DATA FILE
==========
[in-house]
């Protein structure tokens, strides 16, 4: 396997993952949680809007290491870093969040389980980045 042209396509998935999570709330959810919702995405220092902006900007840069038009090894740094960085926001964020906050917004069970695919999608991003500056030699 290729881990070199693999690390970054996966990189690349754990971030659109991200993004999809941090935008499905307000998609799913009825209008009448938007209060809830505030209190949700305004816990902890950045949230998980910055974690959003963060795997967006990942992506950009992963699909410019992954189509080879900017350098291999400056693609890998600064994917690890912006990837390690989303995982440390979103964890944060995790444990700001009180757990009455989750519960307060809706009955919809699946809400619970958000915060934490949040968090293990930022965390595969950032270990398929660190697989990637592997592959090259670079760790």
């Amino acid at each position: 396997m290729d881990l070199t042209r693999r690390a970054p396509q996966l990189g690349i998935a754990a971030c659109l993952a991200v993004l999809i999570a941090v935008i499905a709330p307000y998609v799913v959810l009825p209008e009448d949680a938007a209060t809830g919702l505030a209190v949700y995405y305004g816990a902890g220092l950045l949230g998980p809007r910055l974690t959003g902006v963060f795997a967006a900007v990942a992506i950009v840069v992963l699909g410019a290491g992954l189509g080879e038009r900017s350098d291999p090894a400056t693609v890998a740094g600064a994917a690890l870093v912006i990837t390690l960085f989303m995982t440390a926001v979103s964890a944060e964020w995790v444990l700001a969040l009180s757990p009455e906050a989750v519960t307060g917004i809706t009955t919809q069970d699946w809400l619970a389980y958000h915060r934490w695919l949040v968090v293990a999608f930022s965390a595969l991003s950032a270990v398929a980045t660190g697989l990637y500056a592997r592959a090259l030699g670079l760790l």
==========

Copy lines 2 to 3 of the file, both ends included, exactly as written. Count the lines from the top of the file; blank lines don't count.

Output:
């Protein structure tokens, strides 16, 4: 396997993952949680809007290491870093969040389980980045 042209396509998935999570709330959810919702995405220092902006900007840069038009090894740094960085926001964020906050917004069970695919999608991003500056030699 290729881990070199693999690390970054996966990189690349754990971030659109991200993004999809941090935008499905307000998609799913009825209008009448938007209060809830505030209190949700305004816990902890950045949230998980910055974690959003963060795997967006990942992506950009992963699909410019992954189509080879900017350098291999400056693609890998600064994917690890912006990837390690989303995982440390979103964890944060995790444990700001009180757990009455989750519960307060809706009955919809699946809400619970958000915060934490949040968090293990930022965390595969950032270990398929660190697989990637592997592959090259670079760790």
């Amino acid at each position: 396997m290729d881990l070199t042209r693999r690390a970054p396509q996966l990189g690349i998935a754990a971030c659109l993952a991200v993004l999809i999570a941090v935008i499905a709330p307000y998609v799913v959810l009825p209008e009448d949680a938007a209060t809830g919702l505030a209190v949700y995405y305004g816990a902890g220092l950045l949230g998980p809007r910055l974690t959003g902006v963060f795997a967006a900007v990942a992506i950009v840069v992963l699909g410019a290491g992954l189509g080879e038009r900017s350098d291999p090894a400056t693609v890998a740094g600064a994917a690890l870093v912006i990837t390690l960085f989303m995982t440390a926001v979103s964890a944060e964020w995790v444990l700001a969040l009180s757990p009455e906050a989750v519960t307060g917004i809706t009955t919809q069970d699946w809400l619970a389980y958000h915060r934490w695919l949040v968090v293990a999608f930022s965390a595969l991003s950032a270990v398929a980045t660190g697989l990637y500056a592997r592959a090259l030699g670079l760790l």